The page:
Decline after the Corona boom: Fewer shareholders in Germany

Status: 01/19/2022 11:23 a.m

After the significant increase at the beginning of the pandemic, the number of shareholders in Germany fell again in 2021. Newcomers hesitated to invest and investors took profits after price increases.

In Germany, the number of private investors has fallen again. Almost 12.07 million people in Germany had shares, equity funds and/or exchange-traded index funds (ETFs) in their portfolios on average in 2021, as determined by the Deutsches Aktieninstitut (DAI). Accordingly, 17.1 percent of the population is involved in the stock market, that is about every sixth person aged 14 and over.

This saw the number of shareholders fall by around 280,000 after the 2020 boom. In 2020, the DAI had identified 12.35 million investors – that was the highest level in almost 20 years.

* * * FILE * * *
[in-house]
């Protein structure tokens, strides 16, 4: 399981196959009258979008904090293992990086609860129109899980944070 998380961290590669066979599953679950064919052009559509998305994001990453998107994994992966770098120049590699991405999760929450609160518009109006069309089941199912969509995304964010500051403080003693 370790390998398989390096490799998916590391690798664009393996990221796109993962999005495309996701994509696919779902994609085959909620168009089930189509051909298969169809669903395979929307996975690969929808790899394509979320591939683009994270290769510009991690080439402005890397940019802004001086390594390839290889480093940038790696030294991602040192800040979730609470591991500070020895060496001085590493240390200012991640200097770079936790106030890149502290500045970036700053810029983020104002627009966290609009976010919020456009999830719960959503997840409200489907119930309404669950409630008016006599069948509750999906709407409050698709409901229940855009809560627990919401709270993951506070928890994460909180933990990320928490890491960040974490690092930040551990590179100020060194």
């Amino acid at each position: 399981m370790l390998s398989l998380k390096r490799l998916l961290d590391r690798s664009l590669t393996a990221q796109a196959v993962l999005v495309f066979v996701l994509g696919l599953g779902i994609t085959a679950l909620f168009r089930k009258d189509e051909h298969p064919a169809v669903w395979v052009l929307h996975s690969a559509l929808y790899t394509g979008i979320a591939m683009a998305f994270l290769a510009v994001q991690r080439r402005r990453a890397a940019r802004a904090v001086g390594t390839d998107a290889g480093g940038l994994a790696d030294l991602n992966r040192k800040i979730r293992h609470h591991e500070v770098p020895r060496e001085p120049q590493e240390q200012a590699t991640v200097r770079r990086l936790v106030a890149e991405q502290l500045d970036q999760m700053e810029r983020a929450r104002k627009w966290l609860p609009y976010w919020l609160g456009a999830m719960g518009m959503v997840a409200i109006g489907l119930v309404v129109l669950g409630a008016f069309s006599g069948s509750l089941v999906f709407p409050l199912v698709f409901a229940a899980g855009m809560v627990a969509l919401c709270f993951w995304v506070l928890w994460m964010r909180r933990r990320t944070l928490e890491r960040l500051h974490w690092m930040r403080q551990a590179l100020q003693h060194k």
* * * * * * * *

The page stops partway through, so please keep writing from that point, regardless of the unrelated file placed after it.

However, a new data basis at the time may have contributed to the sharp increase, because since 2020 foreign shareholders residing in Germany have also been included in the DAI statistics. “After the strong increase in 2020, the number of shareholders has stabilized at a high level,” said the head of the stock institute, Christine Bortenlänger.

“Good year for German equity culture”

Despite the slight declines this year, it was a good thing for German equity culture, Bortenlänger summed up. She explains the lower numbers primarily with the fact that some investors took profits after price increases and did not reinvest directly. In addition, newcomers might have hesitated because they believed they had missed the “right” time to start.

The institute argues that equity investments are indispensable for asset accumulation and retirement provision, especially in view of the currently low interest rates on savings. “In order for even more people to benefit from this, the new federal government must further improve the framework conditions for equity investments,” demanded Bortenlänger. “Capital gains on shares should be tax-exempt after a holding period has expired and shares should be made a fixed component of old-age provision.”

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